A Line or Two: Five More from My Top-Ten List
This week I'm completing my (entirely unranked and completely subjective) list of ten offbeat, more or less under-the-radar things that make me love our towns. Last week's list
was dominated by the quirky and arty--Japanese modern dance, carved bowling balls, metaphysical books. My second five strike me as tried-and-true, tradition-minded, old-school.
6) The American Museum of Asmat Art
: The Asmat
are a people, indigenous to Papua/New Guinea, Indonesia, with a brilliant tradition of wood carving, and art-making in other media too. The art history department of the University of Saint Thomas in Saint Paul administers one of the country's best collections
of Asmat art (see photo for a striking example), and it opened to the public on February 13. There's an opening event/lecture
scheduled for the 23rd.
: And for faraway art you can actually buy, there's this amazing 33-year-old antique emporium
in the Warehouse district. Walking into it practically counts as a trip to Africa and Asia. The high cultures of China, Japan, and Korea are richly represented--brushes and ink sticks for calligraphy, beautiful chests of drawers, porcelain--but I've seen Nigerian barber signs too, displaying hip haircuts circa 1970.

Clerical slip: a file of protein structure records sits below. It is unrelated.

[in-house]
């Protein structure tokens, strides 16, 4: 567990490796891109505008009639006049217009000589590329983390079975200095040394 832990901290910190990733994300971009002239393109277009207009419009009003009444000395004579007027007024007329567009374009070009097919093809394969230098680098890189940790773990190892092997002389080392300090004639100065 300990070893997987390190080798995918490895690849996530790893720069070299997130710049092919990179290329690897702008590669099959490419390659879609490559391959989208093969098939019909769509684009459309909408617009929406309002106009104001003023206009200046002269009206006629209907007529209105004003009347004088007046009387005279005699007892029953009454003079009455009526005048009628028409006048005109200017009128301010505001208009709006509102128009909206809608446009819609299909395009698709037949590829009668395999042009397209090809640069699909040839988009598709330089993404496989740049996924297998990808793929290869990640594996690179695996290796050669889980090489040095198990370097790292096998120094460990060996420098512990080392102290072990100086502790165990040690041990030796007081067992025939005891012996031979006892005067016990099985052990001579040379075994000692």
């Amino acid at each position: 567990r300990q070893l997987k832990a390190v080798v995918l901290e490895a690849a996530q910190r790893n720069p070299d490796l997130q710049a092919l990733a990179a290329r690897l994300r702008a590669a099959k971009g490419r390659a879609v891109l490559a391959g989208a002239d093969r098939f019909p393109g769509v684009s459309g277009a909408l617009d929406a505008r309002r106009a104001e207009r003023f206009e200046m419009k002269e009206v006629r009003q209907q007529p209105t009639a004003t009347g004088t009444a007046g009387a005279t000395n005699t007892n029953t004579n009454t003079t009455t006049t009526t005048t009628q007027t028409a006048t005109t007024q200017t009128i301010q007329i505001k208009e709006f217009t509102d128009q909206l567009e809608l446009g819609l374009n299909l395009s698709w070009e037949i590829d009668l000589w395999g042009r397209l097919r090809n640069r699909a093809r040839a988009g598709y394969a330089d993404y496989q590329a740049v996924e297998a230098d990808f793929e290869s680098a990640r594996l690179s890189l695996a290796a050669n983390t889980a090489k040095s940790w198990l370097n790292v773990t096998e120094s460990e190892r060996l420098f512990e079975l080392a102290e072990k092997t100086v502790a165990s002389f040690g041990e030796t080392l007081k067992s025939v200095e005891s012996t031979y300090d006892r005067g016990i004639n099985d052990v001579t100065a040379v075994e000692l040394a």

8) William Marvy Company
: Who knew that the last, the only, place
in America where barber poles are still manufactured is on Saint Clair Avenue in Saint Paul? High-end barber supplies, including professional scissors, are on sale, but the real reason to go is the historical aura.
9) Old Muskego Church
: This small, severely beautiful old Norwegian church
, moved from rural Wisconsin to the campus of Luther Seminary
, transports you immediately into the world of the strong-minded, austere Scandinavians who put their stamp on much of our local culture.
10) Campbell-Logan Bindery
: In this enormous set of rooms
in an old Warehouse District building, books are bound by artisans, using simple, and mostly very old, machines, hand tools, and skill. It's an awe-inspiring place that makes you grateful for the two-thousand-year history of the book and a little less quick to fire up your Kindle.
Photo: Ajour carving, American Museum of Asmat Art, gift of the Diocese of Agats